Now that you’ve got your high-level overview, it’s time to start thinking about the details of the story.
How many different scenes will there be? How many locations will be needed?
How many characters? Who are they? What is their storyline? What do they look like?
Audio / Voice over / text overlay
Will the video be set to the sound of someone’s voice? Will there be background music? Will any text need to appear on screen in order to get the message across?
How does the product fit into the story? How many times will the product appear and when/how?
Any major props needed to make your story work (i.e. — iPhone, car, bridge, elephant, etc)?
What’s the last message we leave the audience with? What do we want them to feel / do?
There’s really an endless number of details to consider here, and every answer you come up with will likely lead to another question. The idea is to try and figure out as many details as you can, so when you go to write your script, all the pieces will start to fit together. Speaking of which, it’s time to get out your pen and pencil — it’s script time, baby!
Step 7: Write the script
Every writer, creative director, director, etc, likely has their own way of writing scripts. There are also countless “script templates” for how to lay everything out (while these may seem pretentious, they actually are pretty helpful). If nothing else, laying out your script will force you to put your idea into an executable format, which is kind of necessary when you’re involving other people (actors / directions), equipment (lighting, props), locations, etc. It will also help you to cut anything that’s unnecessary and will hopefully act as a “safeguard” for making sure you’re getting whatever product shots, CTAs, etc in there without forgetting (because trust me, it’s easy to forget a lot of things).
Step 8: Storyboard
Okay, so you’ve written your script, you’re done now, right? Not exactly.
It’s now time to work with an artist, illustrator, or designer to create visuals that go with your script.
The idea is to work with a visual artist to help bring your script and ideas to life, making sure whatever you’re about to shoot is going to look good (and make sense) on film.
A storyboard is not only important for you and your team, but it’s also super important for the artists, actors, and directors, so they can get a good sense of the visuals they’re supposed to recreate. No one is saying the storyboard has to perfectly match what happens in the scene, but it should act as a guide.
Alright — you’ve got your script and your storyboard done. Before you can shoot, edit, and/or produce your video, there’s a few last details you may want to think about beforehand.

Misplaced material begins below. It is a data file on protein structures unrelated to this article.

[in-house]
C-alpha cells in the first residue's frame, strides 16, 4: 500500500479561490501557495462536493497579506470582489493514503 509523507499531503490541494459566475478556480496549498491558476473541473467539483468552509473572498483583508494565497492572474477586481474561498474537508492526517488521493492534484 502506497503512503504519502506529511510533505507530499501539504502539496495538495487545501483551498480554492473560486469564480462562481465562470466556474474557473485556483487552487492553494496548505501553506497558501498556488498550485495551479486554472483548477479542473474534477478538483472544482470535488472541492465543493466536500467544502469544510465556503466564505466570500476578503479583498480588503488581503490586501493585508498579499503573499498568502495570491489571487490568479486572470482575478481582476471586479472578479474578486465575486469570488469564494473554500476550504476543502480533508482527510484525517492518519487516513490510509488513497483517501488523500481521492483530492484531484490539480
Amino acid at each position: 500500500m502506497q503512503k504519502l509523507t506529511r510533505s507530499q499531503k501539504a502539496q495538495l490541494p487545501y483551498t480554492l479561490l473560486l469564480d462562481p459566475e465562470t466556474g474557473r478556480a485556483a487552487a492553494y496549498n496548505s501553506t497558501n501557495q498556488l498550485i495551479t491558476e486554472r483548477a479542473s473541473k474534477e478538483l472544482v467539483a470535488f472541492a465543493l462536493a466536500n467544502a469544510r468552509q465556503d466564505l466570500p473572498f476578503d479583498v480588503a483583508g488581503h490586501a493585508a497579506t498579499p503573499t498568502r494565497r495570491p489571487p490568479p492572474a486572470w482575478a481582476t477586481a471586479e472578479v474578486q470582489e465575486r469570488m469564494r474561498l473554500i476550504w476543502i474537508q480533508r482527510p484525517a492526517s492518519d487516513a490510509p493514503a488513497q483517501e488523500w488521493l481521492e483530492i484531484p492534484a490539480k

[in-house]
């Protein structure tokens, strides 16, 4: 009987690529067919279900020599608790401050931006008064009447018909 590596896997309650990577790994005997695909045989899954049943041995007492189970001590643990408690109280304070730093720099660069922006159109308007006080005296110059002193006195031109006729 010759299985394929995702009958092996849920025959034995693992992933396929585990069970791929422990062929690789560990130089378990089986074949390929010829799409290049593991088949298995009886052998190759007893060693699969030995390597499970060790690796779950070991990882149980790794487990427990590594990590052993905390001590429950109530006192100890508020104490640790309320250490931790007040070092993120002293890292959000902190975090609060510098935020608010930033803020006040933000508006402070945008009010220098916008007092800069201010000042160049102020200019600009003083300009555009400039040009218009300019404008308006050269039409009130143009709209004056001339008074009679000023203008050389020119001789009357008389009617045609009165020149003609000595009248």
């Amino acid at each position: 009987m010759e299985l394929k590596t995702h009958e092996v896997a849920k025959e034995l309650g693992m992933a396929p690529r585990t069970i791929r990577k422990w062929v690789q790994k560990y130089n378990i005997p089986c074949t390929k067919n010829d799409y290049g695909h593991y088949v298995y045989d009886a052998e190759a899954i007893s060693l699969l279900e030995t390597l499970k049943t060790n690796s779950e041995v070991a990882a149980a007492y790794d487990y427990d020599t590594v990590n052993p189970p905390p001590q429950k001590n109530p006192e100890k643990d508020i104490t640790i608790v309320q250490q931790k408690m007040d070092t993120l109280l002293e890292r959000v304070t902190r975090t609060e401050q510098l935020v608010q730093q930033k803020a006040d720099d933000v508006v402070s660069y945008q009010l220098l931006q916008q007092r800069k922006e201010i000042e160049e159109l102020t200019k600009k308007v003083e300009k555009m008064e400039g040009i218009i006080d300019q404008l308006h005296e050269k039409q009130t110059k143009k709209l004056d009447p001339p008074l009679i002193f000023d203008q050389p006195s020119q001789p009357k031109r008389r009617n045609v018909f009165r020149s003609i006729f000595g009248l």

Final details of your promotional video strategy
Now, here are some things you may want to think about before shooting/producing your video:
If you plan to work with actors, a director, etc, it may be best to hire a producer and/or production company to help. Not saying you can’t do it on your own, but sometimes it’s helpful to have experts on your side.
Post-production editor: having a skilled post-production editor is super important. This person is basically responsible for bringing the final idea to life (regardless of what was cut by the film crew). This person will be adding in the Voice Over (which requires precision in terms of timing) and may also be working on the color and final look. It’s a big job.
Voice Over talent: this is very similar to casting, especially if you’re looking for a specific-sounding voice. You may think someone “looks the part” in terms of voice, but once you get them into an audio booth reading your script, it may not turn out the way you thought. Again, this is where a producer and/or production company can come in handy.
Music / audio: you may be thinking “oh I have the perfect song in mind for this video!” But the reality is, music costs money (and good music costs a lot of money). It’s not that you can’t get a great sound for your video, but you also have to be realistic in what that sound will be (meaning, if you want “Single Ladies,” as you background song, it’s probably not going to happen). Sorry to sound redundant, but a producer and/or production company can help with this.
Text overlays: this is something your post-production editor will do, but you want to make sure that if you need some type of text to appear on screen (i.e. “Buy now!”) you’ll need to account for that when shooting. For example, if you need text to appear in a specific shot, you need to make sure that scene has enough negative space for you to add that text in without looking too crowded or weird. It may sound like a minute detail, but if this one shot is why you’re doing the video in the first place, it’s important to map out these details ahead of time.
I’d love to know about the video project you’re working on — feel free to share in the comments below. If you have questions, you can always reach out our team.
So there you have it, let me know in the comments below just how effective these ideas are to your business.